Marriages, I presume, eventually have phases where things get a little crowded. We’re told that, because it’s a marriage, it’s a “partnership” and everything is co-owned and shared, etc. In the end, though, it can’t be. I’ve quoted Grandma Death from Donnie Darko before, and I’ll do it again now: “In the end, every living creature dies alone.”

Between now and your death, make certain that the person who finds their way into that pine box is a reflection of the person you’ve always been. Keep your passions, keep your loves, and allow your lover the time to maintain their own. Healthy people make for healthy relationships.

Each partner must be able to indulge in passions and enjoyments on their own, or soon, they will lose some of their sense of selves, and while the relationship may continue to seem decent in an average kind of way, it’s not going to be same as it once was. Ever. Instead, the relationship becomes a tug-of-war, or worse, routine. Never, ever settle for the routine, and tug-of-wars aren’t worth the energy expended on them.

We can easily forget about the things that make us tick. Face it, life is designed to distract us from unhappiness. Not thrilled with life? The new Audi will solve that problem. Things getting too difficult? The airline has a 2-for-1 deal on flights. Insecurities getting you down? Bedhead’s got great hold in their hair products, and they smell nice, too!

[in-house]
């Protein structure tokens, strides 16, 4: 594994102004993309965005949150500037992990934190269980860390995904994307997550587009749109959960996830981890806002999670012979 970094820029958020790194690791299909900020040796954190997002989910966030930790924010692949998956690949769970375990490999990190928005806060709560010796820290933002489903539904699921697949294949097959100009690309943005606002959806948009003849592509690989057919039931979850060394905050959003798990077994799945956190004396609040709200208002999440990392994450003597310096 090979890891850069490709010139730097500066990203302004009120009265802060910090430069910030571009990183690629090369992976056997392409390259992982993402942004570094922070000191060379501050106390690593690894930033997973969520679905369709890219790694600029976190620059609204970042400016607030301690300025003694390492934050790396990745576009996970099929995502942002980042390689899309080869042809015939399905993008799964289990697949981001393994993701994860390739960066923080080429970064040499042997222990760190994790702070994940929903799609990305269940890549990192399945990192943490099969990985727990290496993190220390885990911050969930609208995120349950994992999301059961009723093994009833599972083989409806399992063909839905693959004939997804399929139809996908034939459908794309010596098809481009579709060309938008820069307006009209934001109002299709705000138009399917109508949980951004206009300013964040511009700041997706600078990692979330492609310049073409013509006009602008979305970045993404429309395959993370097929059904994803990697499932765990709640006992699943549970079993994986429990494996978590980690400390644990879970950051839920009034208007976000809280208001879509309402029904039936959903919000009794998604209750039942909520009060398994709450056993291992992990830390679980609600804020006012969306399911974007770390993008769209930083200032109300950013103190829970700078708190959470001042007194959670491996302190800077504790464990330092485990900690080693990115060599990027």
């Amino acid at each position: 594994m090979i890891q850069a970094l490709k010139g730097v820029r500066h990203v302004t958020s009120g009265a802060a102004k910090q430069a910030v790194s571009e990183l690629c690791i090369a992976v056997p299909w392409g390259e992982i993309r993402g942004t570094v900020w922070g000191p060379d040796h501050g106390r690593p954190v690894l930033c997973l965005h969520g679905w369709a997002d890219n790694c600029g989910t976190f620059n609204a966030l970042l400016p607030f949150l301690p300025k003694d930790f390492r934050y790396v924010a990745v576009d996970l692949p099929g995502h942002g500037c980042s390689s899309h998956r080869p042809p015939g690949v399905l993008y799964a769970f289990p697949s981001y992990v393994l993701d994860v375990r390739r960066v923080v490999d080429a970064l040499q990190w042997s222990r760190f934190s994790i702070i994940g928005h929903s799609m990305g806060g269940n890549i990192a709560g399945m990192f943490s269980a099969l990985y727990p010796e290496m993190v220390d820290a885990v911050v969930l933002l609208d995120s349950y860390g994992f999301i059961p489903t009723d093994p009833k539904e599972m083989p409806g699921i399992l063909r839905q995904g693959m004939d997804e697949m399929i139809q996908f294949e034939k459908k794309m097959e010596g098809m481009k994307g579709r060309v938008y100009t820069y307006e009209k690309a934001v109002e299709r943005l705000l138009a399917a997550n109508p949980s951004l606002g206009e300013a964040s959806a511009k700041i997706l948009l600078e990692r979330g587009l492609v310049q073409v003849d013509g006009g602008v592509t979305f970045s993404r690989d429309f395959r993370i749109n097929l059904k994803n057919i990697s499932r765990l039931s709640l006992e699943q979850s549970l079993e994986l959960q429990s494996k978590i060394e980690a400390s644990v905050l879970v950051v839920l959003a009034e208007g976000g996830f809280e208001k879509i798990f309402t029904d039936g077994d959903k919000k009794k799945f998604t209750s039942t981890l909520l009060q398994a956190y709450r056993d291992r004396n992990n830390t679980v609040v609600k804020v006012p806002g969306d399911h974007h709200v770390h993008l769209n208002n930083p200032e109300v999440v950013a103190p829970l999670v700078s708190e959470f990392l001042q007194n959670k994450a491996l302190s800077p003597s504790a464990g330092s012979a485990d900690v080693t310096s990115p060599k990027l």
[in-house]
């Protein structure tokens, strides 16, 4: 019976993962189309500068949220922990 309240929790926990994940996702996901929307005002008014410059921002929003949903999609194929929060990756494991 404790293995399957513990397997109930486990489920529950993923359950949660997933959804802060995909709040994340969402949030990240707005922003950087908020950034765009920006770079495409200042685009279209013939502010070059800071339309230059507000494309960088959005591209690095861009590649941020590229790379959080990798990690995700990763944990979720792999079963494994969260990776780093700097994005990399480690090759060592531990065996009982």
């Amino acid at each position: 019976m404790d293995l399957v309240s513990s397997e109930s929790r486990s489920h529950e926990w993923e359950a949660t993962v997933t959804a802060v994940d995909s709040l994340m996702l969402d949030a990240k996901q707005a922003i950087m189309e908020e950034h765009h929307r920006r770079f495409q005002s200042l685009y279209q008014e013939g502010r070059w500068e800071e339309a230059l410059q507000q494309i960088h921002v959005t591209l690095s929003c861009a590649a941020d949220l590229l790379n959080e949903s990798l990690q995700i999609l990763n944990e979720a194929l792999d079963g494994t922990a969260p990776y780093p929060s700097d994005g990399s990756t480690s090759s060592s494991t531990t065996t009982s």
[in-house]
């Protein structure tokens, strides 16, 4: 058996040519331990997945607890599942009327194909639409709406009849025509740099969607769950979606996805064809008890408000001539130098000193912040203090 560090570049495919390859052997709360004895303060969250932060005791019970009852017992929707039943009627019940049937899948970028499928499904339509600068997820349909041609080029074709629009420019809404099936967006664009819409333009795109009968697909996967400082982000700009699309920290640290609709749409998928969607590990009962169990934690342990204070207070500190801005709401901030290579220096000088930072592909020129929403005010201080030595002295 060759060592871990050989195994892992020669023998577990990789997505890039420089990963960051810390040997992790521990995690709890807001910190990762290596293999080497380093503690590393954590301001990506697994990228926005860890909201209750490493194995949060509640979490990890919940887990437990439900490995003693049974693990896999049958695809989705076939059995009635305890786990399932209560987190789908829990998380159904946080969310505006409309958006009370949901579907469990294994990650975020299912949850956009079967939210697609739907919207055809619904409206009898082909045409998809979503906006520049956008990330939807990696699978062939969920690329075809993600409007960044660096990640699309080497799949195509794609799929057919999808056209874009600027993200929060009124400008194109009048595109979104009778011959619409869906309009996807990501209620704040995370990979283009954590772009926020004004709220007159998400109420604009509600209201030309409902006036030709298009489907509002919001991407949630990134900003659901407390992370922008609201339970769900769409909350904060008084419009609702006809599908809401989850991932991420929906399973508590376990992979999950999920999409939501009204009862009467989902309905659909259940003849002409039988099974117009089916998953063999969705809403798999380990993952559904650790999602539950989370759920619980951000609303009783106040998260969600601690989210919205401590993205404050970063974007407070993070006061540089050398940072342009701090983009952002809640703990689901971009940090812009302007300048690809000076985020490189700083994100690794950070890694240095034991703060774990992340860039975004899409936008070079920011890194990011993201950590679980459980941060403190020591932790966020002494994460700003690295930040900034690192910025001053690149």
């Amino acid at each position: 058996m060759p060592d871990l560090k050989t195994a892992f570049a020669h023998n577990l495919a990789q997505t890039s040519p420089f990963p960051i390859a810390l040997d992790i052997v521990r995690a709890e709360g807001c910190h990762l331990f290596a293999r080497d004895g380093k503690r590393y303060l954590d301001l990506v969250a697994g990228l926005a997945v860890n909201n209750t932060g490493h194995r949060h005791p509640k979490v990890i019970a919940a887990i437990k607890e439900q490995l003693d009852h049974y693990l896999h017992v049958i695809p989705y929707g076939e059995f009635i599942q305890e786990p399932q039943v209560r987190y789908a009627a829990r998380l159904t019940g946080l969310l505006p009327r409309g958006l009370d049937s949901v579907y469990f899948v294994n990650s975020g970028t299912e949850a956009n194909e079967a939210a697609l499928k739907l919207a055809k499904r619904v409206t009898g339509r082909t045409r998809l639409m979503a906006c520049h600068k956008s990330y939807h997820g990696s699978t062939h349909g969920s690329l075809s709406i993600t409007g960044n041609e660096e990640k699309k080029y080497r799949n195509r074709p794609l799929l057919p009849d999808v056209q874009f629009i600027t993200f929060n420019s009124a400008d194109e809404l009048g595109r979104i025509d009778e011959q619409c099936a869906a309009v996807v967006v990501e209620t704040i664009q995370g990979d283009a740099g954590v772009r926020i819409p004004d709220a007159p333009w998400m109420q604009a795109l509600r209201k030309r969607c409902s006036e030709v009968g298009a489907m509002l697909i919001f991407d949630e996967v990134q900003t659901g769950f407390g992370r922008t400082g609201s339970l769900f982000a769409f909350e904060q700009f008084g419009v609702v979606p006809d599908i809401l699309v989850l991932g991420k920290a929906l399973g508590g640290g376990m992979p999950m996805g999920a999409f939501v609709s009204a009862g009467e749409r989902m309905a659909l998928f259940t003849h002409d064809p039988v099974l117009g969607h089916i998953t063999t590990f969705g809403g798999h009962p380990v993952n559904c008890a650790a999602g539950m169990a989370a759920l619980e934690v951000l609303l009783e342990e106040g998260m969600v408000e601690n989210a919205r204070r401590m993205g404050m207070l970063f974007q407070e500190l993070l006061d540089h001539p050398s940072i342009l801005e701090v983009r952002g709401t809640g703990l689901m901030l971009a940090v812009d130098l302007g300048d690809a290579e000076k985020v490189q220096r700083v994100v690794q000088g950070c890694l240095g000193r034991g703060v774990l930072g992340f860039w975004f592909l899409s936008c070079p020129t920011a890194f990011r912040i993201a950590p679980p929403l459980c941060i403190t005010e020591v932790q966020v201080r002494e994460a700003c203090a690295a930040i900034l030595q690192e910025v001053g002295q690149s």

When we’re unhappy in relationships, in life, we fill the gaps with things, with television, with sleep, with food. We do everything we can but face the problem itself, fearing that the cure is worse than the illness – which is often anything but true. Talk to your lover. Trust them. Give them space. Go listen to Sting’s “If You Love Somebody (Set Them Free)” and remind yourself that the song’s just echoing an eternal truth. Love comes back to you. And if it doesn’t, it was never yours to begin with. Again, clichés are true for a reason.

Why it takes so long to leave an unfulfilling relationship is that we can sometimes forget what it was like to be single, and we forget the sense of fulfillment we can take from ourselves. It’s scary, the notion of being alone versus being unhappy and together. The devil you know, etc. Relationships have a way of falsely making us feel whole – until the relationship’s flaws begin to become evident and we remember that, once upon a world, we were a different person with different needs and somewhere, somehow, who we were began to murkily assimilate with who our lovers were, with the lines dissipating in the dark of it all.

We are not possessions. We are flawed, imperfect beings who sometimes need the space to remember ourselves, for our lovers’ sakes. But, mostly, for our own.